Canada vs. Collins Family Trust – An Overview
The Supreme Court of Canada released its decision in Canada (Attorney General) v Collins Family Trust (Collins) on June 17, 2022. The Court held that companies cannot rely on equitable rescission and equitable remedies to cancel transactions that later result in unintended tax consequences.
As a result of this decision, Canadian taxpayers are now deprived of the vital remedy protecting them from having to pay unfair taxes stemming from misunderstandings of the highly complex provisions of the Income Tax Act (“ITA”). Due to Collins, taxpayers now more than ever need to be extremely vigilant and careful with the execution of their tax planning arrangements to ensure transactions are sheltered from adverse tax consequences.
To reduce tax liability uncertainty taxpayers should consider obtaining Advance Tax Rulings from the Canada Revenue Agency (“CRA”), though such rulings are not enforceable in court, they are however usually respected by the CRA. In Collins, a recurring theme in the Court’s questions during the oral hearing was the taxpayers’ failure to obtain tax advance rulings.
In Collins, two companies: Rite-Way Metals Ltd. and Harvard Industries Ltd. Implemented a plan to protect corporate assets from creditors without incurring income tax liability. The plan was based in part on interpretations published by the CRA of the attribution rules in s. 75(2) and the inter-corporate dividend deduction in s. 112(1) of the ITA. The plan involved the implementation of a family trust as well as the incorporation of a holding company as the beneficiary for the trust. In this case, the trusts were established in 2008 and were for the Collins and Cochran families. The holding company loaned funds to the trusts to purchase shares in the operating company. The operating companies paid dividends to the trusts; these were attributed to the holding companies under s.75(2). Furthermore, based on the inter-corporate dividend deduction in s. 112(1) no tax would be owed. The effect was to move $510,000 from Rite‑Way to the Collins family trust, and $2,085,000 from Harvard to the Cochran family trust, without income tax being paid.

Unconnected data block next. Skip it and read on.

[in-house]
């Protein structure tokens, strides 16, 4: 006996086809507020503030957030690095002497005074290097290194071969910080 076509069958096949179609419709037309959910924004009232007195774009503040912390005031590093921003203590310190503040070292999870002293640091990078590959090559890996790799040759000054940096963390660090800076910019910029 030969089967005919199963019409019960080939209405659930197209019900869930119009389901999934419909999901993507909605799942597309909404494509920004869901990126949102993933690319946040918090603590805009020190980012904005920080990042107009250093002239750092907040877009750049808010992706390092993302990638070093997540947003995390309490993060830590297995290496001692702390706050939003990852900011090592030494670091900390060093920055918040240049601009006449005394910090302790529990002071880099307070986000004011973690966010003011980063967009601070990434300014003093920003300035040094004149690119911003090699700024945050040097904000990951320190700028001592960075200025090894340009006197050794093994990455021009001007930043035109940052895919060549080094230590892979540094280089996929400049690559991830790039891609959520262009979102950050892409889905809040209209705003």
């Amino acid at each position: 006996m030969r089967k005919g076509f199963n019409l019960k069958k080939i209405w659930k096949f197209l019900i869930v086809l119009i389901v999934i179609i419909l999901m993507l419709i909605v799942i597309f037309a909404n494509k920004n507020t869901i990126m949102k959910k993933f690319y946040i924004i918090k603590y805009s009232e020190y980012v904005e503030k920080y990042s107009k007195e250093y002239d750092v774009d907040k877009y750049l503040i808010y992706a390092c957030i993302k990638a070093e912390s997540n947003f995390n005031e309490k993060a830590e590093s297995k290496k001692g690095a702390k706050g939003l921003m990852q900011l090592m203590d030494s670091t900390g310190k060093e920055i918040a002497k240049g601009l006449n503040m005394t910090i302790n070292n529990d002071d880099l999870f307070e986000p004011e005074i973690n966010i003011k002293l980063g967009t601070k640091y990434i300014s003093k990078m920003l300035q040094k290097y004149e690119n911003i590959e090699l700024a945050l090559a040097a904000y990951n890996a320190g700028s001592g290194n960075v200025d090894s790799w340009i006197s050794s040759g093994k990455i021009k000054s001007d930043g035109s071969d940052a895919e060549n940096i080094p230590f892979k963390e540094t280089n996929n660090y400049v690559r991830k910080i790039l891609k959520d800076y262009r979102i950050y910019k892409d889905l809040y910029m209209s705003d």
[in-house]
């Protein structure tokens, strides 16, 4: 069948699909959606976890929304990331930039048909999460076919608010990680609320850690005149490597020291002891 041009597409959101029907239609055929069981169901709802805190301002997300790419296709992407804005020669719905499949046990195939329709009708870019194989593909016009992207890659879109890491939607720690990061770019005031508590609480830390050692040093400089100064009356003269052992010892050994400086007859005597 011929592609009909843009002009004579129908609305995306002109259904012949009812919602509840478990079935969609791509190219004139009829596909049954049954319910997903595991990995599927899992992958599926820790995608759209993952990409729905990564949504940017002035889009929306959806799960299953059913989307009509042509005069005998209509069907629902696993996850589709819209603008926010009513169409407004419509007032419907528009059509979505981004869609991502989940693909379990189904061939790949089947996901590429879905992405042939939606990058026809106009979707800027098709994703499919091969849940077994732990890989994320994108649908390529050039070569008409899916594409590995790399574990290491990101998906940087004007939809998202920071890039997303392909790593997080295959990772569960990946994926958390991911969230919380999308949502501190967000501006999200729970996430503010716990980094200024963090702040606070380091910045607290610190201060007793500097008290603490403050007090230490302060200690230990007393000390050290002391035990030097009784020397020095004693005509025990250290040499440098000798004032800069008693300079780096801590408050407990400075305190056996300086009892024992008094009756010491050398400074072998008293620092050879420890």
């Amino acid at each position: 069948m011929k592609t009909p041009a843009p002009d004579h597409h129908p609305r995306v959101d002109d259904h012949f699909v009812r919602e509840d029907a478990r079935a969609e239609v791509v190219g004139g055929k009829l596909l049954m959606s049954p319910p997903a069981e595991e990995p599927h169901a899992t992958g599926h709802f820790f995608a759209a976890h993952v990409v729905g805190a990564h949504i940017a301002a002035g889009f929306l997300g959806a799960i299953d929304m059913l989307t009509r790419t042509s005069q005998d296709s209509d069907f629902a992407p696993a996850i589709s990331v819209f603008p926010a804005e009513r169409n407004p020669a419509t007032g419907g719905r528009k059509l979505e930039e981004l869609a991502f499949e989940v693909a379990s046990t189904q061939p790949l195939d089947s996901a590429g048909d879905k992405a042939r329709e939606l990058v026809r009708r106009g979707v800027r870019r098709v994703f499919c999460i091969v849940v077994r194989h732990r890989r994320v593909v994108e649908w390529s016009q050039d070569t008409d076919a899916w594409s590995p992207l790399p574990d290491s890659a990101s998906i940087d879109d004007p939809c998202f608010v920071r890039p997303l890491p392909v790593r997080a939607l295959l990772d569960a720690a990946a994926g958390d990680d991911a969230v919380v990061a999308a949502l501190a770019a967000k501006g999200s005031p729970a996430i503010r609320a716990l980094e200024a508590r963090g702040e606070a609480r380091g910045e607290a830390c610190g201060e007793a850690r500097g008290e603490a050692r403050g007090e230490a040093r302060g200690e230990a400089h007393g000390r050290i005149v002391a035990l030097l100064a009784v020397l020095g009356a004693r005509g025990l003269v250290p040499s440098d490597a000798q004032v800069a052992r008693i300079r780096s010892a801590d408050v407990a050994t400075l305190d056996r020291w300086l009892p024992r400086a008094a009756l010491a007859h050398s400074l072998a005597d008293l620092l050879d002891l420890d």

In 2011, however, The Tax Court of Canada in Sommerer v. The Queen, 2011 TCC 212, 2011 D.T.C. 1162, aff’d 2012 FCA 207,  1 F.C.R. 379, issued a decision with a different interpretation of section 75(2) of the ITA. The Tax Court of Canada held that the attribution rules in s. 75(2) are not applicable when the property in question is sold to a trust, as opposed to being gifted or settled. As a result of this 2011 decision, the CRA initiated an audit and reassessed the Collins and Cochran families returns, this led to the issuance of Notices of Reassessment, which retroactively prevented the attribution of the dividends to the holding company imposing the tax liability of the dividends upon the trusts.
The Collins and Cochran families trusts objected and applied to the Supreme Court of British Columbia to cancel the transactions that led to the dividends. They relied on the remedy of recession for the transactions leading to and including the payment of dividends. The British Columbia Supreme Court and the British Columbia Court of Appeal both granted rescission relying on the holding from an identical case, Re Pallen Trust, 2014 BCSC 305, affirmed 2015 BCCA 222. The Attorney General of Canada (on behalf of the CRA) appealed to the Supreme Court of Canada, and here the trusts were unsuccessful.
Supreme Court Holding: Companies cannot cancel Transactions resulting in unintended Tax Consequences
Justice Russell Brown writes for the majority stating that the principles of equity and tax law prevent the companies from reversing their transactions. “Taxpayers should be taxed based on what they actually agreed to do and did, and not on what they could have done or later wished they had done.” It was also emphasized that relief to parties may be granted only when it would be unfair to enforce transactions. It was further stated that “there is nothing unconscionable or unfair in the ordinary operation of tax statutes to transactions freely agreed upon.”
Retroactive Tax Planning is Impermissible
The Supreme Court reaffirms that retroactive tax planning may not be relied upon by companies to later alter their tax arrangements to prevent unintended tax consequences. Taxpayers may arrange their finances to reduce their taxes, however their tax planning may also have an opposite effect, and if so, they must bear the consequences.
If you are thinking about putting together a tax plan, you need to be extremely careful that the results are as intended. If you have questions, contact us today to see how we can help!
This article provides information of a general nature only. It does not provide legal advice nor can it or should it be relied upon. All tax situations are specific to their facts and will differ from the situations in this article. If you have specific legal questions, you should consult a lawyer.
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